The 1957 fire at the Windscale nuclear reactor in the UK caused what was at that time the world's worst nuclear accident which is conservatively expected to cause as many as 100 fatal cancers and a similar number of non-fatal ones. The report of the immediate official enquiry was not made public until 1988 for fear that Britain's allies would perceive it to be incompetent. Under its new name of Sellafield, the UK government refused in 1994 to reveal the health and environment risk assessment associated with its new role as a nuclear processing plant.
Greenpeace claimed that there was a USA cover-up over the environmental effects of the Gulf War, particularly air pollution from burning oil wells, because it counteracted the myth of a clean, smart war. Information on unusually high levels of soot in the air over Hawaii was never released because of a deliberate USA Department of Energy directive to national laboratories "to immediately discontinue any further discussion of war-related research and issues with the media until further notice".
Files kept secret for by the former Soviet Union for many years, revealed in 1994 that it had systematically slaughtered a large part of the world's protected whale populations in a systematic military style operation lasting 40 years. Thousands of whales had been killed, including entire herds and even populations which were considered protected by the International Whaling Commission (IWC). It was also revealed that Soviet whaling continued in prohibited areas, at prohibited times and up to 1993, 17 years after the former Soviet Union was allowed to whale commercially. Over 90% of the Soviet take constituted violations of IWC rules.
In 1992, an Israeli El Al cargo jet plowed into a low-income housing complex near Amsterdam in 1992, killing 43 people and injuring dozens. The cause of the crash was established fairly quickly: fatigue in a "fuse pin" on the engine mount. More than a thousand medical complaints from residents in a neighbourhood 12 kilometres east of the airport were reported, but only in 1998 it was revealed that apart from electronics, flowers and perfume, as originally claimed, the aircraft carried also DMMP (part of a combination of elements used to make sarin nerve gas) and 270 kilograms of depleted uranium, used for ballast in the tail section of the older aircraft. Incomplete and unsatisfactory answers from Israel about what the El Al freighter was carrying led to pleas of ignorance and charges of withheld facts. The cockpit voice recorder was never found, although the flight data recorder was, and a Dutch investigation concluded it had probably been stolen from the crash site. There were allegations that Israeli security personnel, who were at the site within minutes of the crash, might have taken the voice recorder. It was a mystery why, the day after the crash, El Al rushed special jets to Schiphol and what they might have airlifted out. Besides, although more than half of the uranium had been recovered, it was not known what happened with the rest.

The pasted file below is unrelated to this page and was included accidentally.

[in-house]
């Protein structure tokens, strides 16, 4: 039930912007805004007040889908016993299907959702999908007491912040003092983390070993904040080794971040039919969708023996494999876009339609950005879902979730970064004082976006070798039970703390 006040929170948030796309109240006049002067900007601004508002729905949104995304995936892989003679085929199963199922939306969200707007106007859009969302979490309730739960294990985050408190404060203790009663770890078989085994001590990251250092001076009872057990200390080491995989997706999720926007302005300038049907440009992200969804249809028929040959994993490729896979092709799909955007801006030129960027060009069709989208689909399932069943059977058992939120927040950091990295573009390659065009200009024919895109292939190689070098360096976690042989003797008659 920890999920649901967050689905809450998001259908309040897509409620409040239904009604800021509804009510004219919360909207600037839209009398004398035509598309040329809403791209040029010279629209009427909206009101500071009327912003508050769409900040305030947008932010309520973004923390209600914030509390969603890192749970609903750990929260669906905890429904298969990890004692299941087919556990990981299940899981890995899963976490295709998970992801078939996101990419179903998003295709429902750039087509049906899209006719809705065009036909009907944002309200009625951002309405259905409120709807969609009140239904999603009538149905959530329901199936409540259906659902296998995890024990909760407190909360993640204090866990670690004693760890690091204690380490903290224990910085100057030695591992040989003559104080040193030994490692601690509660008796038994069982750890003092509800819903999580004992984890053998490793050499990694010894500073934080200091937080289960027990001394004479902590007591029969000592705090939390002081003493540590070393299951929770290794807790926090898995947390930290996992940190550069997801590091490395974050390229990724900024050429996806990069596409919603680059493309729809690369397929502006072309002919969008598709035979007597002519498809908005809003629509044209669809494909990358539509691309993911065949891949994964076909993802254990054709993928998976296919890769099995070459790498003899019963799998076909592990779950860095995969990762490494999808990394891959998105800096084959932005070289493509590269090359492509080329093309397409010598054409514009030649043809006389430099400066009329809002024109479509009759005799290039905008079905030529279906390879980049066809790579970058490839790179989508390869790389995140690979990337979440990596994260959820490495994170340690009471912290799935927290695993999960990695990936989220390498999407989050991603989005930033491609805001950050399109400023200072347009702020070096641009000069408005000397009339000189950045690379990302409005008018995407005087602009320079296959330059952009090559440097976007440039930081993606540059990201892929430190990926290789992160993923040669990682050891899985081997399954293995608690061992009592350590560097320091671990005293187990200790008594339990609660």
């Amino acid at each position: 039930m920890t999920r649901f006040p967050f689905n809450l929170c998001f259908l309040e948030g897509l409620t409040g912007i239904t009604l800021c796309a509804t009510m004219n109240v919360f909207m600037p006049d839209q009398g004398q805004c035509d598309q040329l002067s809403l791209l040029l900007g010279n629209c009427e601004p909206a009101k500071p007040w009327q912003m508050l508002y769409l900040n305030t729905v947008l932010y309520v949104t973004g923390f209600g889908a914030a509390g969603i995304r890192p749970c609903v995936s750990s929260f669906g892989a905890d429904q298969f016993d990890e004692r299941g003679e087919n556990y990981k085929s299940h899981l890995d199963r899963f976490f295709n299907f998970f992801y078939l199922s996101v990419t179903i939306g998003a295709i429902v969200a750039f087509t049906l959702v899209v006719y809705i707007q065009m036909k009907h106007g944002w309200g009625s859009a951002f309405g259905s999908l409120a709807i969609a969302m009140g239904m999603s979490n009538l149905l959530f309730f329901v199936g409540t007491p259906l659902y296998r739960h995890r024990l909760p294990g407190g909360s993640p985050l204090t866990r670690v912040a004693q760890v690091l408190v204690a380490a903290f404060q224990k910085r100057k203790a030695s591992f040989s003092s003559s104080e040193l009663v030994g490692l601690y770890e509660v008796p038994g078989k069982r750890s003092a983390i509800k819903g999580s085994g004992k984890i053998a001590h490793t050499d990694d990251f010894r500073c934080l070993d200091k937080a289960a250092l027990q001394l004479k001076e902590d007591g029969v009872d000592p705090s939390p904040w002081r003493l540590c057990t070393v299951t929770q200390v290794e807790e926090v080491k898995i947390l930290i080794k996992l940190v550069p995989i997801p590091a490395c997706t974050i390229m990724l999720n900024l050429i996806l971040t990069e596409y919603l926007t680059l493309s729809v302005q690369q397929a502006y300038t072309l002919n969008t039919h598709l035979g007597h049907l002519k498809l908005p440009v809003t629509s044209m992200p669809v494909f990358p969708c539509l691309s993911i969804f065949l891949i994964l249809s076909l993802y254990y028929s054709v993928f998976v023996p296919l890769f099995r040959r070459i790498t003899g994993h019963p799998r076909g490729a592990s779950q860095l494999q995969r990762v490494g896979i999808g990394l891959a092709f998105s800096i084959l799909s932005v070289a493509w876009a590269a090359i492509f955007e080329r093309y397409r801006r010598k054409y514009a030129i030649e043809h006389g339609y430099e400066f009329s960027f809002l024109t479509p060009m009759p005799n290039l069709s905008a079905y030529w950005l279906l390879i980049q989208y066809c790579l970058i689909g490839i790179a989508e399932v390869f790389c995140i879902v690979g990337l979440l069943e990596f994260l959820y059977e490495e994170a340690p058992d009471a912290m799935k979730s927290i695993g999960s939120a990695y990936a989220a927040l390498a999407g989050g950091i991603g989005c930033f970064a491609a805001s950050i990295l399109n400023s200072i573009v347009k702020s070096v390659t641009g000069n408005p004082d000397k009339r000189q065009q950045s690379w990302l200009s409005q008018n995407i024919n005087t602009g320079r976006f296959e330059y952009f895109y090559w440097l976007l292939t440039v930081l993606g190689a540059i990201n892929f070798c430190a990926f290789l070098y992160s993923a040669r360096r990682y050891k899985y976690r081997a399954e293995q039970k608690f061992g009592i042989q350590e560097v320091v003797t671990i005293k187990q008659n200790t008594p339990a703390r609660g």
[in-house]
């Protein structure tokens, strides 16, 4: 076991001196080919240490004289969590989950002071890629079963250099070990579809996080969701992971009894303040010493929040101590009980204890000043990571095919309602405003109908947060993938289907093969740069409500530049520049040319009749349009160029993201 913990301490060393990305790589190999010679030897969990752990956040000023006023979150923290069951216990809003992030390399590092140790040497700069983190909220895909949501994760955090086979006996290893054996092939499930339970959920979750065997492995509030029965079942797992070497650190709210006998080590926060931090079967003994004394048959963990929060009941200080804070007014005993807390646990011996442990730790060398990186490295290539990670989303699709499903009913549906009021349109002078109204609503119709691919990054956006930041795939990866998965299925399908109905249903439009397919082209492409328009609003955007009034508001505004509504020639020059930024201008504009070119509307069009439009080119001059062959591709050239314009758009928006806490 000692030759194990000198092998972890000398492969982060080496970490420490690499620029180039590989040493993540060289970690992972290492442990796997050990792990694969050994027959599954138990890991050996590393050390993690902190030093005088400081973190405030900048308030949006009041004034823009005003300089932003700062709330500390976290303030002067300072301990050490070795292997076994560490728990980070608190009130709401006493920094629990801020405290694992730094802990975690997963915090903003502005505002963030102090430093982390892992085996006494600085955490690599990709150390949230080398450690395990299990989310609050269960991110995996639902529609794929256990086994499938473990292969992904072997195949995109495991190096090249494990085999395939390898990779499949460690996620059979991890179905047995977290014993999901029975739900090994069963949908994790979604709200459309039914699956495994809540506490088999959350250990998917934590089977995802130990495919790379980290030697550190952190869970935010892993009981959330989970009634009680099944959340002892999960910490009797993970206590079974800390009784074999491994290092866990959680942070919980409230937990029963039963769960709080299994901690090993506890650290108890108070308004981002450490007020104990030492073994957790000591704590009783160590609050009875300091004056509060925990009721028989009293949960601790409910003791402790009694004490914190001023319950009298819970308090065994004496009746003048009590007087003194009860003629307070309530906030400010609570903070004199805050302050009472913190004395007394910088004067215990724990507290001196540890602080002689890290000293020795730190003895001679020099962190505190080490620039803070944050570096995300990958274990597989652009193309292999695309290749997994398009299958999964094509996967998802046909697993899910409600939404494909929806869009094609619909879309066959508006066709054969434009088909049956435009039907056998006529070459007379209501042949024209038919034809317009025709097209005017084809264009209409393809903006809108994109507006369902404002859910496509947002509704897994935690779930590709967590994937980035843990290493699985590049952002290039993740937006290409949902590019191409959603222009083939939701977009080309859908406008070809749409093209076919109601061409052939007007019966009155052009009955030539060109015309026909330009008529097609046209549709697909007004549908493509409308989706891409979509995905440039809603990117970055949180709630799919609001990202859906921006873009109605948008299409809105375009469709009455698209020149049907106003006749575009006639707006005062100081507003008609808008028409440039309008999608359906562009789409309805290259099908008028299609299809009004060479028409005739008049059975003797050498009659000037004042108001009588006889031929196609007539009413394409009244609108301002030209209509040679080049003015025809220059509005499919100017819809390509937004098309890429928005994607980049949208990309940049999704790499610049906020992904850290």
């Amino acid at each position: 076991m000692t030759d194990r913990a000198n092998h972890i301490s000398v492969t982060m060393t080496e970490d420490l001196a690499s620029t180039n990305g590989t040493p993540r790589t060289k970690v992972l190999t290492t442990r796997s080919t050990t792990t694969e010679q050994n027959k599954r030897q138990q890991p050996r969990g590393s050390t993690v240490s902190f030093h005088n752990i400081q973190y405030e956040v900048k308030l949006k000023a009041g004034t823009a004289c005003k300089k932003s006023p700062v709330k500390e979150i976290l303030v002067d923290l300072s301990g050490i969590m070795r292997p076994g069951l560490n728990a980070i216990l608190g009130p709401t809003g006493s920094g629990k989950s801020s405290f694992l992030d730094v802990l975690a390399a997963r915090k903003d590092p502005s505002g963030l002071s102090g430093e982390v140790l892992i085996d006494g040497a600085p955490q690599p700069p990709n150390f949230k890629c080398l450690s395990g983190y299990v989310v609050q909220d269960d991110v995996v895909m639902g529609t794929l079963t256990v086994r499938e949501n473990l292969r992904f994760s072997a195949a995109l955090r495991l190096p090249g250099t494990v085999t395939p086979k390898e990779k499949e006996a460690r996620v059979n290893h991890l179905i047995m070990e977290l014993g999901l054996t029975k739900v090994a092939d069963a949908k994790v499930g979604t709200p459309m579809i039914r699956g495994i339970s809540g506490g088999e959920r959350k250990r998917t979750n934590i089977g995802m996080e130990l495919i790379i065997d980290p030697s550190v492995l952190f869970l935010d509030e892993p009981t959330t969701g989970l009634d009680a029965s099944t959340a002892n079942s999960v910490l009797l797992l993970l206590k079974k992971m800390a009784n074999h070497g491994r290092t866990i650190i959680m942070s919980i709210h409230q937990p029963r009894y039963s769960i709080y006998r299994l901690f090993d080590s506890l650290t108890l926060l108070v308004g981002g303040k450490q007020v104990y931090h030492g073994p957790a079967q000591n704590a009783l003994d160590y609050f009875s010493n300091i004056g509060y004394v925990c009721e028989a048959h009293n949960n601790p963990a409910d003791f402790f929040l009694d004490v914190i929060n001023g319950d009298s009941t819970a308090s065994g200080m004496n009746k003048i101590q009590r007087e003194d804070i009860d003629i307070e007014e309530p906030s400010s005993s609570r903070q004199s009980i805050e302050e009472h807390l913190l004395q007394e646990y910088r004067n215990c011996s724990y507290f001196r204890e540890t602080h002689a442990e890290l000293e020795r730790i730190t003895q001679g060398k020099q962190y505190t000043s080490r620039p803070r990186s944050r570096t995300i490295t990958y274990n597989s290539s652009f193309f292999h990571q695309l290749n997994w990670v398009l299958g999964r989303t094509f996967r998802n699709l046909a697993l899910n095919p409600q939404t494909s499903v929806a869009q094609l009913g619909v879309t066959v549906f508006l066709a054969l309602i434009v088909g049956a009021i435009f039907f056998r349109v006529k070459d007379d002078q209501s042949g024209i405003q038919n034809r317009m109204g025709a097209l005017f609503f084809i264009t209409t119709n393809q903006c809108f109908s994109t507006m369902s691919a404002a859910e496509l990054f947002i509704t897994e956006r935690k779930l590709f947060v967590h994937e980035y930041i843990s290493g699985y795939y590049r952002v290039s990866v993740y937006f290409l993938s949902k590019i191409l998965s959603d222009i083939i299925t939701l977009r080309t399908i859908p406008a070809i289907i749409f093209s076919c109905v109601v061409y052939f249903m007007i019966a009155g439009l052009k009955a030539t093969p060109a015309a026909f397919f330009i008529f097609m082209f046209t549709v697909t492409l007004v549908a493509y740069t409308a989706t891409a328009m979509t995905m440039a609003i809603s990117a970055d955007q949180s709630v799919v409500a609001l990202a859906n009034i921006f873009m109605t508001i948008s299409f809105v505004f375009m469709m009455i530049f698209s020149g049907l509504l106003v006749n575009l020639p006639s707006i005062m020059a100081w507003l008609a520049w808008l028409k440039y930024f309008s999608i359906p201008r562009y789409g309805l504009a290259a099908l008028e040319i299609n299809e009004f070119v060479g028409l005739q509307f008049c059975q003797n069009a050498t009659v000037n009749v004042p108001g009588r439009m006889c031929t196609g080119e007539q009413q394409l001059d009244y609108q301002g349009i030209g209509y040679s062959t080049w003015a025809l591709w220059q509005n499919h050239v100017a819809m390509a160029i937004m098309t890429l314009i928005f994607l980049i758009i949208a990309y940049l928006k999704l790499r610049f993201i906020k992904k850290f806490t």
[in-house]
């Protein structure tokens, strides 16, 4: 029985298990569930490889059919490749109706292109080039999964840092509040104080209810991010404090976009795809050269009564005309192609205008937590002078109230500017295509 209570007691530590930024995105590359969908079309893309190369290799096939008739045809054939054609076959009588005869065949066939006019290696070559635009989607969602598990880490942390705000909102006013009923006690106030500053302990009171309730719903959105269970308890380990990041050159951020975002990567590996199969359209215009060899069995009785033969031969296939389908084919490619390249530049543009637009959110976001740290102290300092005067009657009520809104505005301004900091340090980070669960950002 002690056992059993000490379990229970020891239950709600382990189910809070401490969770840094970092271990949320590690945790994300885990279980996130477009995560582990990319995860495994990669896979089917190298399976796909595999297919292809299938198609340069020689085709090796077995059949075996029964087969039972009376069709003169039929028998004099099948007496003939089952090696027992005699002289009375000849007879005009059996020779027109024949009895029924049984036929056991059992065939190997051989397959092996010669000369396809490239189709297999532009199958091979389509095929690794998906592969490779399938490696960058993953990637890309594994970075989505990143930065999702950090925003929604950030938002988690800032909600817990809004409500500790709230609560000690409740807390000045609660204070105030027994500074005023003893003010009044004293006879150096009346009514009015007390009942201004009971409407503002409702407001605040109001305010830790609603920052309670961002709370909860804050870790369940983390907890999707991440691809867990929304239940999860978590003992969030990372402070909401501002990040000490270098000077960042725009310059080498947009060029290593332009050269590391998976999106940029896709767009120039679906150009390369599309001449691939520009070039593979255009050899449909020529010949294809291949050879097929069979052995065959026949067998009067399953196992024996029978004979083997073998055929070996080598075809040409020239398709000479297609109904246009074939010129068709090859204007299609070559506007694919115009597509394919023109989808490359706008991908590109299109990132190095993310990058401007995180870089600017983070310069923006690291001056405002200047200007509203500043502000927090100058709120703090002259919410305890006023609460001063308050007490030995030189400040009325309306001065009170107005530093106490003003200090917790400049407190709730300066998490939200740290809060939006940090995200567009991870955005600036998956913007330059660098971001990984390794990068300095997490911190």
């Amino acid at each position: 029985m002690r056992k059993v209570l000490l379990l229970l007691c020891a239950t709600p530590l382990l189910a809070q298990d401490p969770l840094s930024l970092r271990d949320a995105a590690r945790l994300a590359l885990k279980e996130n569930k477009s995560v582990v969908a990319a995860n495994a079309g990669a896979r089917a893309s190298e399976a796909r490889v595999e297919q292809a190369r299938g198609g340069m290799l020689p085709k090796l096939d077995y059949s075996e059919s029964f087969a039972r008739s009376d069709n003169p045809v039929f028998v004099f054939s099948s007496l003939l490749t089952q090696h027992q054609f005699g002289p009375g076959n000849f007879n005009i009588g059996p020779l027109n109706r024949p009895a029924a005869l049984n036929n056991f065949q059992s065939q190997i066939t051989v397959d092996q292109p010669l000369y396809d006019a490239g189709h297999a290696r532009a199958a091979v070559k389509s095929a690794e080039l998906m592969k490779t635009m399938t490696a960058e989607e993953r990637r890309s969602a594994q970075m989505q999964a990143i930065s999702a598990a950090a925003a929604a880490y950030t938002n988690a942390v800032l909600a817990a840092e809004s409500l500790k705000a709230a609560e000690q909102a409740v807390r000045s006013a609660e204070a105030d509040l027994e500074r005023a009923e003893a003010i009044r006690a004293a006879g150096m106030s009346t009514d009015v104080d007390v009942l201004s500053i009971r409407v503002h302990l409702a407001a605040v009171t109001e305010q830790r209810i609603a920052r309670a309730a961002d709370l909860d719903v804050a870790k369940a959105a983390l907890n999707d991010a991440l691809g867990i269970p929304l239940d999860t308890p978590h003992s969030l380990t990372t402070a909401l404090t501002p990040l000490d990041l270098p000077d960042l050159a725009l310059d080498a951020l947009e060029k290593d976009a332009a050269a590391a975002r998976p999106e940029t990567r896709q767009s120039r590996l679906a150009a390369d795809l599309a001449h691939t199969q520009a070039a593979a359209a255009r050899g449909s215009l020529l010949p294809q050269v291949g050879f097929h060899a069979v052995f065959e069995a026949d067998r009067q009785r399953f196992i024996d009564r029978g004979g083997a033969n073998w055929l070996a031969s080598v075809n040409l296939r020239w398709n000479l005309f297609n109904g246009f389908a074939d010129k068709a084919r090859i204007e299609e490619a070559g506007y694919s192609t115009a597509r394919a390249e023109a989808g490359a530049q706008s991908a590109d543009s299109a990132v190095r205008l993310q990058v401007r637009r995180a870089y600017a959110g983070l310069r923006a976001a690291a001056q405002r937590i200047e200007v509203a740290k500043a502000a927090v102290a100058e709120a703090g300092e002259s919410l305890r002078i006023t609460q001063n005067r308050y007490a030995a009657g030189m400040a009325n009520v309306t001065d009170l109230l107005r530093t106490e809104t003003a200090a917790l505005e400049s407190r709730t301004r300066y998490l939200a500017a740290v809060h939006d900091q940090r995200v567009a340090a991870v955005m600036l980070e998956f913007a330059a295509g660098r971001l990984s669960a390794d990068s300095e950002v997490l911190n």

In 1997, during the time of the large forest fires in Southeast Asia, the Malaysian government banned academics from making statements on the country's haze problem, drawing warnings about threats to freedom of speech. The directive was issued because some comments by academics on the haze problem had been manipulated by the foreign media to mar the country's image. Researchers could still publish their findings, but those related to the environment and haze had to be submitted to higher authorities for approval.
These are supposed to be learned findings and serious research. What is the government afraid of? Instead of barring the academicians from speaking, they should challenge them to prove their findings. The government treats our university professors and lecturers as small boys that cannot be trusted.
Painting such a picture of haze and forest fires could give a negative image of Malaysia, causing a scare among Malaysians and preventing foreigners from coming to the country.